Starting with WordPress: Settings

Posted June 13, 2016 by Kayla in Blog Series, Wordpress / 0 Comments

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Starting with WordPress_ SettingsStarting with WordPress is a series I am doing on how to use wordpress in easy to understand terms. I found the Codex to be helpful but felt that it was very technical. These are my instructions in a more non-technical way. Visit the series page for a list of all the topics in this series.


From your WordPress Admin page you’ll notice there’s a “Settings” option. Here’s where you can set up several customisations for your site.


Here’s where you can add or change your site name and tagline or site description. Unless you know what you’re doing, don’t change the wordpress and site url. Like I mentioned in Installing WordPress, if you move your wordpress installation to another folder that’s when you’ll use those fields.

You can also set up your admin email address. This email is where you will get information about your site sent to you, if needed, or if you set any notifications to go to the administrator.

I normally set my sites to disallow anyone to register. This is because I don’t block comments only to members of my site and I don’t have any forum or other discussion areas where you would need to manage users. This is safer to me as I found that I’d get weird spam users added to my site.

You can also set the time zone you are in, and your date and time formats, which day your week starts on and the language of your WordPress. I have mine set to UK English because in Belize we speak [or at least we should] Queen’s English.


In the writing settings you can set your default post category, and format. Normally, you will want to set up a category for general things or most popular articles. In some cases case you might want to make sure new posts are left uncategorised.

You can also send posts via email. I’ll be honest with you. I haven’t tried this because I much prefer the satisfaction of typing up my post and seeing it online as I hit publish.

If this is a site you created to show off your portfolio, you can enable portfolios here, although, I haven’t had the need for it, so I haven’t personally used it. If you are a business you can also enable testimonials so your customers can see what others think of you.


Here is where you can add a static home page and then move your blog pages to another page. You’d want to do something like this is you want people to visit a landing page first and then navigate to other pages including the blog.

If you are a business you might wonder why do you need a blog. You don’t. However you can always name your blog post page something like News or Updates that way people don’t think it’s a blog and then you don’t have to post new items unless you have something you want to say to your audience.

To do this, create your “Home” page and add the information you want there. Then create a page you want for your posts. Do not add any words to the page; it will just be a blank page and can name it something like, blog, news, articles, etc. Then come to this page and choose static home page and set your home page and blog page. Be sure you update your menu after you’ve made this change to ensure that both pages are available.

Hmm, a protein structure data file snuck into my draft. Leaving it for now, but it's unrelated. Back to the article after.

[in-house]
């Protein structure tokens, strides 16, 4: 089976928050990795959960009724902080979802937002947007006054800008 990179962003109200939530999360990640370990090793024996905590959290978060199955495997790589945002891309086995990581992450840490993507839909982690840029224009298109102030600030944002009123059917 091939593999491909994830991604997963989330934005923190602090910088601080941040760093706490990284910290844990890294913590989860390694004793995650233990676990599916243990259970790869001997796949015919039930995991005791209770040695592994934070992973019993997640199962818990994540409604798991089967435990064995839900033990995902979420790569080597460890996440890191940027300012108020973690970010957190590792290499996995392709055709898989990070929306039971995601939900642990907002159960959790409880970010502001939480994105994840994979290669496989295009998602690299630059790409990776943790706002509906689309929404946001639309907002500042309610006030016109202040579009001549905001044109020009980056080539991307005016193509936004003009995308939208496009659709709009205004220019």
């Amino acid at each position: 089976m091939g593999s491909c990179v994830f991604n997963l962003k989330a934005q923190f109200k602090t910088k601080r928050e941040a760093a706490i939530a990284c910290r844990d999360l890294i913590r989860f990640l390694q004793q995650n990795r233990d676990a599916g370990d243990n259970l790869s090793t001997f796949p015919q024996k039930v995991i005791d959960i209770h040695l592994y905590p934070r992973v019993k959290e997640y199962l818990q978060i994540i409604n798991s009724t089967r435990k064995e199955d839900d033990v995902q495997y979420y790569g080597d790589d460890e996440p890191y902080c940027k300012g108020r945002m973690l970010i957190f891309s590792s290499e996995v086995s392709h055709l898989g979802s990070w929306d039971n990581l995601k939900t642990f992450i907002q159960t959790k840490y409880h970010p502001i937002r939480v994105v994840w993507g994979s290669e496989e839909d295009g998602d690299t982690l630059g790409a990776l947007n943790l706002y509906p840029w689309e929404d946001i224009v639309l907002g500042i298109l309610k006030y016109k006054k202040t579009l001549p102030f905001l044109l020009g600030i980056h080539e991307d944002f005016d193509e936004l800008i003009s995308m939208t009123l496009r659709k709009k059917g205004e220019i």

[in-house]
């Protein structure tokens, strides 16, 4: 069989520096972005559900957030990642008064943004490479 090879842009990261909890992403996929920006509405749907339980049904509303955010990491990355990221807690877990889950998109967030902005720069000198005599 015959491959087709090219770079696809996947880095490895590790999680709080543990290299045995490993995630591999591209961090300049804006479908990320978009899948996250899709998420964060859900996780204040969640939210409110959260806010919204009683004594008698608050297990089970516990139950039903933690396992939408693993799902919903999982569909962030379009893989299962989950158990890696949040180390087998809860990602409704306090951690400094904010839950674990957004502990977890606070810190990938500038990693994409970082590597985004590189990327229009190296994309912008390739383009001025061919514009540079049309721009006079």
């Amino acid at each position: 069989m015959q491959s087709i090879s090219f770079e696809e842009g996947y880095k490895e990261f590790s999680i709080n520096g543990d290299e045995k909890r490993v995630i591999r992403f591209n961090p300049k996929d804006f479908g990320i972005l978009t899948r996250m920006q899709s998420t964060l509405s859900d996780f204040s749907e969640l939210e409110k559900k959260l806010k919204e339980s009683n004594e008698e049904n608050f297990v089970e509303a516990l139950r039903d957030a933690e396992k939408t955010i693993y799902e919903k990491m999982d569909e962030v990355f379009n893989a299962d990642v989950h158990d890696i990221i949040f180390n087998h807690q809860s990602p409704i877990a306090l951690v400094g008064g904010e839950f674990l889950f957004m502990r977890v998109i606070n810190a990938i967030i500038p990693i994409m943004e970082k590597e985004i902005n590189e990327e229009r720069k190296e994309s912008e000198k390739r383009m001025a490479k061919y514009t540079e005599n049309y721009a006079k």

I suppose you could just leave out the post page from your menu if you never want anyone to find it because you don’t plan on using it.

You can set the number of post you want to show on your blog page, and the number of post to show on your feeds. You can also set if you want your feeds to show only a summary of your post or the full post. If you plan to use something like Mail Chimp and want to send out a full new blog post be sure to leave this as full text. If you don’t want the full post to show on your blog page you can always add “read more” tags.

You can enable “related articles” under your posts and you can also customise the email that is sent when someone follows your blog or someone signs up to get new comments alert on an article they commented on.


Here you can edit whether your blog notifies other blogs when you link to them from a posts, set parameters for your comments, set notifications for when you get a new comment, set who can comment and automatically mark comments for moderation or deletion based on certain phrases. Be very careful, you might just want to moderate them rather than delete them entirely. You won’t be able to recover deleted comments.

You can also set an avatar for non-registered commenters, and set whether your site is for people of all ages or not.


Here you can set the default sizes for thumbnails, medium size images and large images. You can set your images to be organised by months, set background colour and set to show meta data.


Here you can set how your site generates the URL of new posts that are created. I personally choose the site name / name of post. That’s because you may want to reorganise your site at some point and changing categories or tags will change the URL of your article. Also, it’s hard for your visitors to manually share links when they have to remember slash this and slash that.

You can also group all your categories or tags under a sub group so that their URLs will be I’ve never used this option though.


I recommend that you install the Jetpack Plugin because it’s like an all-in-one plugin solutions. If you do you’ll get a screen that allows you to connect to facebook, twitter and other social media sites that will then share your new posts automatically when you click publish.

That’s it for today. Check back again for more on customising and configuring your WordPress.

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